Hindawi Publishing Corporation BioMed Research International Volume 2015, Article ID 627471, 10 pages http://dx.doi.org/10.1155/2015/627471
Research Article Fibrinolytic Activity and Dose-Dependent Effect of Incubating Human Blood Clots in Caffeic Acid Phenethyl Ester: In Vitro Assays Abuzar Elnager,1 Rosline Hassan,1 Zamzuri Idris,2 Zulkifli Mustafa,2 Nadiah Wan-Arfah,3 S. A. Sulaiman,4 Siew Hua Gan,5 and Wan Zaidah Abdullah1 1
Department of Haematology, School of Medical Sciences, Universiti Sains Malaysia, Health Campus, 16150 Kubang Kerian, Kelantan, Malaysia 2 Department of Neurosciences, School of Medical Sciences, Universiti Sains Malaysia, Health Campus, 16150 Kubang Kerian, Kelantan, Malaysia 3 Unit of Biostatistics and Research Methodology, School of Medical Sciences, Universiti Sains Malaysia, Health Campus, 16150 Kubang Kerian, Kelantan, Malaysia 4 Department of Pharmacology, School of Medical Sciences, Universiti Sains Malaysia, Health Campus, 16150 Kubang Kerian, Kelantan, Malaysia 5 Human Genome Centre, School of Medical Sciences, Universiti Sains Malaysia, Health Campus, 16150 Kubang Kerian, Kelantan, Malaysia Correspondence should be addressed to Wan Zaidah Abdullah; [email protected]
Received 20 September 2014; Revised 14 December 2014; Accepted 15 December 2014 Academic Editor: Saulius Butenas Copyright © 2015 Abuzar Elnager et al. This is an open access article distributed under the Creative Commons Attribution License, which permits unrestricted use, distribution, and reproduction in any medium, provided the original work is properly cited. Background. Caffeic acid phenethyl ester (CAPE) has been reported to possess time-dependent fibrinolytic activity by in vitro assay. This study is aimed at investigating fibrinolytic dose-dependent activity of CAPE using in vitro assays. Methods. Standardized human whole blood (WB) clots were incubated in either blank controls or different concentrations of CAPE (3.75, 7.50, 15.00, 22.50, and 30.00 mM). After 3 hours, D-dimer (DD) levels and WB clot weights were measured for each concentration. Thromboelastography (TEG) parameters were recorded following CAPE incubation, and fibrin morphology was examined under a confocal microscope. Results. Overall, mean DD (𝜇g/mL) levels were significantly different across samples incubated with different CAPE concentrations, and the median pre- and postincubation WB clot weights (grams) were significantly decreased for each CAPE concentration. Fibrin removal was observed microscopically and indicated dosedependent effects. Based on the TEG test, the Ly30 fibrinolytic parameter was significantly different between samples incubated with two different CAPE concentrations (15.0 and 22.50 mM). The 50% effective dose (ED50) of CAPE (based on DD) was 1.99 mg/mL. Conclusions. This study suggests that CAPE possesses fibrinolytic activity following in vitro incubation and that it has dose-dependent activities. Therefore, further investigation into CAPE as a potential alternative thrombolytic agent should be conducted.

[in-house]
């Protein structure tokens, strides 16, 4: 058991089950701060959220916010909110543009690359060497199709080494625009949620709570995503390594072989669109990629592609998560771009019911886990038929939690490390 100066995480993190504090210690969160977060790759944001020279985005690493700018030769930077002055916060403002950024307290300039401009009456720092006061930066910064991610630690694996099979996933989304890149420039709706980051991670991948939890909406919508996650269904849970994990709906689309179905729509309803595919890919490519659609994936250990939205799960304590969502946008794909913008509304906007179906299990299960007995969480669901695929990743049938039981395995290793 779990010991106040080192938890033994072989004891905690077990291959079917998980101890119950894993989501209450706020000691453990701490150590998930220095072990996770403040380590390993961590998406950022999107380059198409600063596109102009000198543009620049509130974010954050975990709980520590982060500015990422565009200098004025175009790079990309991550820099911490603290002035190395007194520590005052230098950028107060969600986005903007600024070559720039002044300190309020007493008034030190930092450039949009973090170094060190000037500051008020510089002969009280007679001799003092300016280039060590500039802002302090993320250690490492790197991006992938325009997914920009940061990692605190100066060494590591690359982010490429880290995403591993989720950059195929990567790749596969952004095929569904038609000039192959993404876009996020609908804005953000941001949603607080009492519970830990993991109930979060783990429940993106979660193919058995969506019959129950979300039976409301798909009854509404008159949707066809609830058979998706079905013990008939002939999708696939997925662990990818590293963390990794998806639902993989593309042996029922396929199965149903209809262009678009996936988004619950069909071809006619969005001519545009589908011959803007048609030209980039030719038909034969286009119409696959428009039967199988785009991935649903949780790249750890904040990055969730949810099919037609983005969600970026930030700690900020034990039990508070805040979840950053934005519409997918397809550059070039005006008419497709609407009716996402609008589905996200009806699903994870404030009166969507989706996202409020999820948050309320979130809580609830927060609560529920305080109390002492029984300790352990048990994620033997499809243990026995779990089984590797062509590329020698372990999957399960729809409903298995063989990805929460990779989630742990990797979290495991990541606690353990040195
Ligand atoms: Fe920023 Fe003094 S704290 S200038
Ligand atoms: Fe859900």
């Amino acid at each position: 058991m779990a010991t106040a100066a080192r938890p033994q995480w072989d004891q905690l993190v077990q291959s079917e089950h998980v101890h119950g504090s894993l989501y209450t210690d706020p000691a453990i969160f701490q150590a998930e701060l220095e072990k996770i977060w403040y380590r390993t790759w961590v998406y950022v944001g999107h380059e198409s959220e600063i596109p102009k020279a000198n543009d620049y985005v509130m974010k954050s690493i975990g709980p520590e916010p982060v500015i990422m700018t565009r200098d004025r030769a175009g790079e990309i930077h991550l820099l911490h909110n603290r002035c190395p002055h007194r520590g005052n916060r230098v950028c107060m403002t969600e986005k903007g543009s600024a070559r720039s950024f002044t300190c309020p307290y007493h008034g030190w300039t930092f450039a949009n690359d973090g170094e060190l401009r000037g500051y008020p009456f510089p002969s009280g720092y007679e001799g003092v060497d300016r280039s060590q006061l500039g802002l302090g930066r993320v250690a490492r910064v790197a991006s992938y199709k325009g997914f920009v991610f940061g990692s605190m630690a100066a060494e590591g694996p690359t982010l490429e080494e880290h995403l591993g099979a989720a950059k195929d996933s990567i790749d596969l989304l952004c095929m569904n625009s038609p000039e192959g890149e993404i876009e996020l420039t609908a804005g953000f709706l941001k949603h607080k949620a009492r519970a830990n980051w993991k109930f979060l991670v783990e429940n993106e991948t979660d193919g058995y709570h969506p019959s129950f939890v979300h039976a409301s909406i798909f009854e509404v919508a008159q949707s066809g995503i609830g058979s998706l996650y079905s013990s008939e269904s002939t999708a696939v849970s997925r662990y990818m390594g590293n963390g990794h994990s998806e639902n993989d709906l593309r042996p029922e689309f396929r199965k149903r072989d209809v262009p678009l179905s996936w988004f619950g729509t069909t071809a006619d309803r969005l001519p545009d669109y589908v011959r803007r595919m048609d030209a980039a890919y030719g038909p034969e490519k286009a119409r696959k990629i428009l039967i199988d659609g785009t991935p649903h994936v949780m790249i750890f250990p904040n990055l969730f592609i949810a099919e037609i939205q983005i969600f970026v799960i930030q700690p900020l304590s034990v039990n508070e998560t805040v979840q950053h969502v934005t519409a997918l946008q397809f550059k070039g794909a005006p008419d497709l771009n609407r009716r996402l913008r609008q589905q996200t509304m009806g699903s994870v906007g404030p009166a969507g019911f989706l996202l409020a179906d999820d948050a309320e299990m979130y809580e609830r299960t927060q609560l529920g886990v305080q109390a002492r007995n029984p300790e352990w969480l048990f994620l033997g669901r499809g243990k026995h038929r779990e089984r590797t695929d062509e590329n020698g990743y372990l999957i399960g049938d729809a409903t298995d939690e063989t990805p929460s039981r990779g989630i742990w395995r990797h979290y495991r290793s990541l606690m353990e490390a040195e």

1. Introduction For decades, fibrinolytic (thrombolytic) therapy has been an important means of establishing reperfusion . Thrombolytic agents, which activate plasminogen to form plasmin, lead to accelerated lysis of thrombi. Thrombolytics
are applied in the treatment of acute myocardial infarction, acute pulmonary embolism, and deep vein thrombosis. For example, thrombolytic therapy administered within 12 hrs of a heart attack may increase the chances of survival. However, limitations to the use of thrombolytic therapy include perceived or definite contradictions and intracranial bleeding in